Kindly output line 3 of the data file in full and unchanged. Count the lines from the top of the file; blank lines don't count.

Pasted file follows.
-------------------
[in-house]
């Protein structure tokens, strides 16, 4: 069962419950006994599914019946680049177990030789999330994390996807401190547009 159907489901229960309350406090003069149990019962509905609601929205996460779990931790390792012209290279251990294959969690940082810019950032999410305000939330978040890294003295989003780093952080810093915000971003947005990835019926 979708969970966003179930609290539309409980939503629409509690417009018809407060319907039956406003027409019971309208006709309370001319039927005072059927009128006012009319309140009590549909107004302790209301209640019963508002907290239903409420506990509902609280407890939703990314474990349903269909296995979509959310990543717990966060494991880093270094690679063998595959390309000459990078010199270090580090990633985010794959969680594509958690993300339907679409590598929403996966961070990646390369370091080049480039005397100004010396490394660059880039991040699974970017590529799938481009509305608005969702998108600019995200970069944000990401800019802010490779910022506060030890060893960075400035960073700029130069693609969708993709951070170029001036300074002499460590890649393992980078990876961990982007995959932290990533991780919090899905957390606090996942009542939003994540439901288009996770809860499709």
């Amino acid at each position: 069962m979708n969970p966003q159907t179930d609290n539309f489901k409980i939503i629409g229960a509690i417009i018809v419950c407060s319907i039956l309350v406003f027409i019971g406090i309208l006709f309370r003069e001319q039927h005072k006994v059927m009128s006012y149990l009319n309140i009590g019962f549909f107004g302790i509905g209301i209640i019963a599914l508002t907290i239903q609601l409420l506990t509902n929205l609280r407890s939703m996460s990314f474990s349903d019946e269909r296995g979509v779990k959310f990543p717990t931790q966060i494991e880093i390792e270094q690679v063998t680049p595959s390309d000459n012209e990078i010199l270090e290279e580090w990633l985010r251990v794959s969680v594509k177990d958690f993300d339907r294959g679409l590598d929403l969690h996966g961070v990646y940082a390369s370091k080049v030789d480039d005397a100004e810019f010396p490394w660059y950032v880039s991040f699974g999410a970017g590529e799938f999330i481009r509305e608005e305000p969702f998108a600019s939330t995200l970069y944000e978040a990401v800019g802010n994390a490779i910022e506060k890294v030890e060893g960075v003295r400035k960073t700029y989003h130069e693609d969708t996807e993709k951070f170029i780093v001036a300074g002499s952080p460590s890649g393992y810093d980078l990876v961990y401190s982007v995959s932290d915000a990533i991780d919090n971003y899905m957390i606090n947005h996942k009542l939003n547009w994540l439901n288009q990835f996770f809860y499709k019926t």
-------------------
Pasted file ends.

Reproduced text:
């Amino acid at each position: 069962m979708n969970p966003q159907t179930d609290n539309f489901k409980i939503i629409g229960a509690i417009i018809v419950c407060s319907i039956l309350v406003f027409i019971g406090i309208l006709f309370r003069e001319q039927h005072k006994v059927m009128s006012y149990l009319n309140i009590g019962f549909f107004g302790i509905g209301i209640i019963a599914l508002t907290i239903q609601l409420l506990t509902n929205l609280r407890s939703m996460s990314f474990s349903d019946e269909r296995g979509v779990k959310f990543p717990t931790q966060i494991e880093i390792e270094q690679v063998t680049p595959s390309d000459n012209e990078i010199l270090e290279e580090w990633l985010r251990v794959s969680v594509k177990d958690f993300d339907r294959g679409l590598d929403l969690h996966g961070v990646y940082a390369s370091k080049v030789d480039d005397a100004e810019f010396p490394w660059y950032v880039s991040f699974g999410a970017g590529e799938f999330i481009r509305e608005e305000p969702f998108a600019s939330t995200l970069y944000e978040a990401v800019g802010n994390a490779i910022e506060k890294v030890e060893g960075v003295r400035k960073t700029y989003h130069e693609d969708t996807e993709k951070f170029i780093v001036a300074g002499s952080p460590s890649g393992y810093d980078l990876v961990y401190s982007v995959s932290d915000a990533i991780d919090n971003y899905m957390i606090n947005h996942k009542l939003n547009w994540l439901n288009q990835f996770f809860y499709k019926t």